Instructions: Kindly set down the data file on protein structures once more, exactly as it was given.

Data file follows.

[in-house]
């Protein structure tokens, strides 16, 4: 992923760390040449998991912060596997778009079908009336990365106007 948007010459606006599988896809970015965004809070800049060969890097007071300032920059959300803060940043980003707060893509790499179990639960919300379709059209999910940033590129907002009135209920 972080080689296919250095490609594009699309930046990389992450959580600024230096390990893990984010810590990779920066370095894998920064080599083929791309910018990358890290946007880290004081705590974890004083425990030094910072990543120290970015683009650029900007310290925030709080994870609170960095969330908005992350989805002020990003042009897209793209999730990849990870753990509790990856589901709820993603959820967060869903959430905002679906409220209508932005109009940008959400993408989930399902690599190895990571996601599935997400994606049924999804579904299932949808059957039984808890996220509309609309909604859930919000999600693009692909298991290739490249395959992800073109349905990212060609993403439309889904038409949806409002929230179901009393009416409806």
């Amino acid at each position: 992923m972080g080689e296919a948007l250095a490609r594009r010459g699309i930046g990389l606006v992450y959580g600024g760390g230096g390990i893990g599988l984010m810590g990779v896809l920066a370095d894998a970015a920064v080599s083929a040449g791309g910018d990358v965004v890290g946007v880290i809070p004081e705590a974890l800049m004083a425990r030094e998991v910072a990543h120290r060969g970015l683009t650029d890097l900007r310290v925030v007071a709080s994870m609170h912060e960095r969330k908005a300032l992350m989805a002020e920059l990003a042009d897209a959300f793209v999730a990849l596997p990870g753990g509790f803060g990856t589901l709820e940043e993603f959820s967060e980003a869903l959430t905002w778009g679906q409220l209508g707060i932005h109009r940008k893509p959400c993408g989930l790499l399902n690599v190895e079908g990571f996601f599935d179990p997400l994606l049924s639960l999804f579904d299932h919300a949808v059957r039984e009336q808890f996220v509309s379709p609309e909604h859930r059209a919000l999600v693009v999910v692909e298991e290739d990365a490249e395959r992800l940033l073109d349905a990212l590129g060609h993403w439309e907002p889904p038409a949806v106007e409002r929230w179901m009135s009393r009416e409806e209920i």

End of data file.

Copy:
[in-house]
């Protein structure tokens, strides 16, 4: 992923760390040449998991912060596997778009079908009336990365106007 948007010459606006599988896809970015965004809070800049060969890097007071300032920059959300803060940043980003707060893509790499179990639960919300379709059209999910940033590129907002009135209920 972080080689296919250095490609594009699309930046990389992450959580600024230096390990893990984010810590990779920066370095894998920064080599083929791309910018990358890290946007880290004081705590974890004083425990030094910072990543120290970015683009650029900007310290925030709080994870609170960095969330908005992350989805002020990003042009897209793209999730990849990870753990509790990856589901709820993603959820967060869903959430905002679906409220209508932005109009940008959400993408989930399902690599190895990571996601599935997400994606049924999804579904299932949808059957039984808890996220509309609309909604859930919000999600693009692909298991290739490249395959992800073109349905990212060609993403439309889904038409949806409002929230179901009393009416409806």
């Amino acid at each position: 992923m972080g080689e296919a948007l250095a490609r594009r010459g699309i930046g990389l606006v992450y959580g600024g760390g230096g390990i893990g599988l984010m810590g990779v896809l920066a370095d894998a970015a920064v080599s083929a040449g791309g910018d990358v965004v890290g946007v880290i809070p004081e705590a974890l800049m004083a425990r030094e998991v910072a990543h120290r060969g970015l683009t650029d890097l900007r310290v925030v007071a709080s994870m609170h912060e960095r969330k908005a300032l992350m989805a002020e920059l990003a042009d897209a959300f793209v999730a990849l596997p990870g753990g509790f803060g990856t589901l709820e940043e993603f959820s967060e980003a869903l959430t905002w778009g679906q409220l209508g707060i932005h109009r940008k893509p959400c993408g989930l790499l399902n690599v190895e079908g990571f996601f599935d179990p997400l994606l049924s639960l999804f579904d299932h919300a949808v059957r039984e009336q808890f996220v509309s379709p609309e909604h859930r059209a919000l999600v693009v999910v692909e298991e290739d990365a490249e395959r992800l940033l073109d349905a990212l590129g060609h993403w439309e907002p889904p038409a949806v106007e409002r929230w179901m009135s009393r009416e409806e209920i």